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At the request of Ignacio over at IG Blog, I checked out his recent post on the infamous fender stratocaster guitar. It was definitely an interesting read as there is a lot of history behind this guitar, and it has in turn been used by numerous famous musicians over the years. This article did stir something up about this iconic instrument in my mind as well.
Personally, I'm not a strat player, despite the fact that many of my guitar heroes, people like Eric Clapton, Jeff Beck, Buddy Guy, Stevie Ray Vaughan, and Jimi Hendrix, played or currently play strats. Instead, I have always been more drawn to Les Pauls, another instrument with some incredible history and an incredible legacy. Still, I can appreciate the great look, sound and feel of the perfectly beat up old strat, like the infamous "Blackie" (Clapton's strat) with all it's "character marks" (also called scratches) and personality, ready to lay down the most passionate blues and rock ever heard.
The first guitar I ever played was a strat, as I'm sure was the case for many guitarists, although it wasn't the first one I owned. With it's immense range of textures, from glassy to soaring to gritty, the strat is one of those instruments that is both instantly identifiable and completely unrecognizable depending on the situation, a great testament to its versatility. Certainly this is part of why so many great musicians have played this instrument over the years for blues, rock, funk, soul, metal, jazz and more.
The stratocaster just might be the most recognized silhouette worldwide. It's shape is instantly associated with rock and roll. Who would have thought such an un-guitar-like shape would become the most well known shape of electric guitar in history. Identified with rock and roll right since the very beginning with Buddy Holly, it remains one of the most popular instruments to this day.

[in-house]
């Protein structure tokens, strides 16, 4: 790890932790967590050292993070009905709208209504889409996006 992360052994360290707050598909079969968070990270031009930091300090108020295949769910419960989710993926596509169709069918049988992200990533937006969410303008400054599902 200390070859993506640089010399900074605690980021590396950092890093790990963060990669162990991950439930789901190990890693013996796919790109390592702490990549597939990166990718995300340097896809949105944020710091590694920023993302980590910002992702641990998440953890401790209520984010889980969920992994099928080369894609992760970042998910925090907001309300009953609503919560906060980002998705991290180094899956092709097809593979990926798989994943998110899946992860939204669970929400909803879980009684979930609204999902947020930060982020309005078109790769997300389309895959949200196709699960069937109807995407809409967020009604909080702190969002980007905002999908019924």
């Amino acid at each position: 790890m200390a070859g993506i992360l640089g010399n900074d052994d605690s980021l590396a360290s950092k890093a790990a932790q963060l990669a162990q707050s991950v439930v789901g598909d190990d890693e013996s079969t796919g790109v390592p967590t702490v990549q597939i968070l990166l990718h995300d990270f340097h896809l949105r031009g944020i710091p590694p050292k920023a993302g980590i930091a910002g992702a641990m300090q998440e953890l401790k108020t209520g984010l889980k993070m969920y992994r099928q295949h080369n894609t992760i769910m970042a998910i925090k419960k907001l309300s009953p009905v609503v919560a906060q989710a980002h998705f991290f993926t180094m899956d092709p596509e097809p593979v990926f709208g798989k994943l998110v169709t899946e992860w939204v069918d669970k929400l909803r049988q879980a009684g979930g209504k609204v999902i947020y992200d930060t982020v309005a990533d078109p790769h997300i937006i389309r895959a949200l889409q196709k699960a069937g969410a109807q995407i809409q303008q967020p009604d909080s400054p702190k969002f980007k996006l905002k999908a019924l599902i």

Understanding the strat's popularity is not an easy thing to do as I don't think anyone would have predicted it when it was first introduced. Sure, after such great players like Jimi Hendrix picked it up and made it their guitar of choice, numerous others were soon to follow, but I think there is something more to it than that. It's radical shape, its range of sound and it's association with rock and roll since the beginning, all certainly have something to do with it, (plus is won't cost you nearly as much as a Les Paul). No matter what the reason, I think it is safe to say that the stratocaster is here to stay, to continue to churn out great music for years to come.
Ignacio makes some great points about this famous guitar in his article as well, and includes some great video as well of that performance by Buddy Holly. It is definitely a post worth reading as is Ignacio's blog in general, if you're interested in more guitar related material. You can find it at www.igblog.wordpress.com and also through the links page here at the Soul of Rock 'n' Roll.
Here is the original article: http://igblog.wordpress.com/2007/04/13/the-day-when-the-stratocaster-was-new/
I definitely think the strat will remain a rock and roll icon forever, and probably will be the most popular guitar in history. Even though I'm not a strat player primarily, I'm sure I'll own at least one eventually, just like thousands of other guitarists across all generations, keeping this rock and roll icon alive for years to come.